The second method is to use monetization links through an in-text advertising network. It works very much like affiliate marketing and is suitable for any article that mentions product or brand names. For bloggers, it’s a good add-on to your list of book-related affiliate programs.
Unlike the usual way of manually placing the affiliate links yourself, the network will scan the entire blog and generate affiliate links based on the text of the content. That means you can potentially earn more sales commissions from other merchants without being affiliated with them in the first place.
Sovrn Commerce (formerly Viglink) is the network that manages the placement of such links for Scribd. The commission is based on CPA (cost per action) and it pays $7.50 per subscription. Typically, the company keeps 25% of the commission while the remaining 75% goes to you.
Even though the profit isn’t 100%, I think it’s still a good margin seeing that all the merchant matching processes and linking technology are done at their end. All that’s needed of you is to install code inside your blog and the rest will be taken care of by the company.
Granted, you need to have a lot of content running otherwise there wouldn’t be any relevant text to convert into monetizing links. If you’ve never owned a blog before, here’s an easy tool to help you set up a WordPress site for free.
Another feature that stands out is that every book has got a set of social links for you to recommend on Twitter, Facebook, Pinterest or via email. Each comes with a short message on which you can add your referral link if you like. Very nicely laid out and very easy to use.
What I Like About Scribd
Plus, it doesn’t have the annoying credit system often found in such services. Here are the price points and selection sizes of some competitors in the industry for your comparison.
- Audible – 30 days free trial, $14.95/month, 180,000 + titles, credit system allows for one audiobook per month
- Audiobooks.com – 30 days free trial, $14.95/month for 2 books, 100,000+ titles
- Downpour – no trial, $12.99/month, 60,000 + titles, credit system allows one audiobook per month
- Google Audiobook – no trial, buy audiobook individually at varying costs.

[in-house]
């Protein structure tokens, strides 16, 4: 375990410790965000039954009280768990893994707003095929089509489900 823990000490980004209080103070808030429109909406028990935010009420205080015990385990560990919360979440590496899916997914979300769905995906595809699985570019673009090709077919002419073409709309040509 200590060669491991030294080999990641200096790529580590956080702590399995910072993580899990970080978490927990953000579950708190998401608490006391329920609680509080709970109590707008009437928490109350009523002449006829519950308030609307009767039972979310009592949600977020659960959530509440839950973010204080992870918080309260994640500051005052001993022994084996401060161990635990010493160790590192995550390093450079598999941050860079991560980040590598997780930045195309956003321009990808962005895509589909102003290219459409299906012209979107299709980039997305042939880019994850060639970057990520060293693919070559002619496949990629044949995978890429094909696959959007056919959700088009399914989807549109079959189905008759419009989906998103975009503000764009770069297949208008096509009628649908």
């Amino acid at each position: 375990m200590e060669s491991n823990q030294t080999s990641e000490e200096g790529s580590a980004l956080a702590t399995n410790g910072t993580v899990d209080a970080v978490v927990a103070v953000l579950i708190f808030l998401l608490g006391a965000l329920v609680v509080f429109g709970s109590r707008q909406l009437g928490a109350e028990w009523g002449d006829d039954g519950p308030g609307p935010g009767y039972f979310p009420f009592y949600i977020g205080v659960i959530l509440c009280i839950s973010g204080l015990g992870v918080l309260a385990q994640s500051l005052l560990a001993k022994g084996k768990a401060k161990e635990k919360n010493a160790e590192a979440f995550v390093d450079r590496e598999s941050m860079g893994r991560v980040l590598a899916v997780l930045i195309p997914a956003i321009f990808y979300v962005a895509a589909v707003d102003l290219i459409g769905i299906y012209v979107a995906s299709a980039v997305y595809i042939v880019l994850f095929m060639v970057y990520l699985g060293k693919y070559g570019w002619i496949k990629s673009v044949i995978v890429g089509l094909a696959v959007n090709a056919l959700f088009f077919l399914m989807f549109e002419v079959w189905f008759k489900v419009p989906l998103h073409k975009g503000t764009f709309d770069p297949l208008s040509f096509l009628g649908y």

- Kobo Audiobook – 30 days free trial, $9.99/month for one audiobook only
In regards to the term ‘unlimited access’, there’s actually a cap involved. From what I’ve read from other reviews, it seems that if you listen to more than a certain number of books, your access will be limited until a later date.
At the rate of 2 to 3 audiobooks per month, there hasn’t been any problem for me so far. So we shall see how it goes.
Another feature I’ve discovered recently is the Member Exclusive section that gives you free access to other services that Scribd is partnering with. They are;
- Blinkist– Gain Key ideas from important books in just 15 minutes
- Pocket – Let’s you Save anything from the web and access offline (something like the Evernote app)
- MUBI – Stream curated movies from around the world (this is something I’ve not tried before)
- FarFaria – Access to Unlimited children’s books for kids ages 2 to 9
There’s just a small catch here though. This feature isn’t visible on the app – you’ve got to log into the desktop version and click under your profile to find it.
What Scribd Can Improve On
The only (tiny) problem I have with Scribd is that they don’t carry the latest titles all the time. When a best seller is getting raving reviews, it never seems to make its way into their library until much later. So that’s a bit of a bummer.
Other than that, I don’t have further complaints. After all, there are always other books and magazines to keep me busy.
Is Scribd Worth The Subscription?
For me, it’s a definite yes. Listening to audiobooks daily has improved on my vocabularies, my productivity and immersed me in a profound world of readership I’ve never knew existed. Some made me laugh, some moved me and some simply wowed me.
I continuously draw positive vibes from the audiobooks and it serves as a good motivation for my daily circumstances and challenges. Since starting on the Scribd app in early 2019, I’ve read 9 books and counting. Last year (and the years before), I couldn’t even finish one, let along 9. So I consider this a big leap of achievement.
If you are a busy person like me or haven’t read a book in a long time, do try out Scribd for a month or two and see where it will lead your mind to. I hope you’ve enjoyed this review and let me know if you have any questions or comments down below.
Want to take your passion for reading to the next level? Check out my recommended training platform here.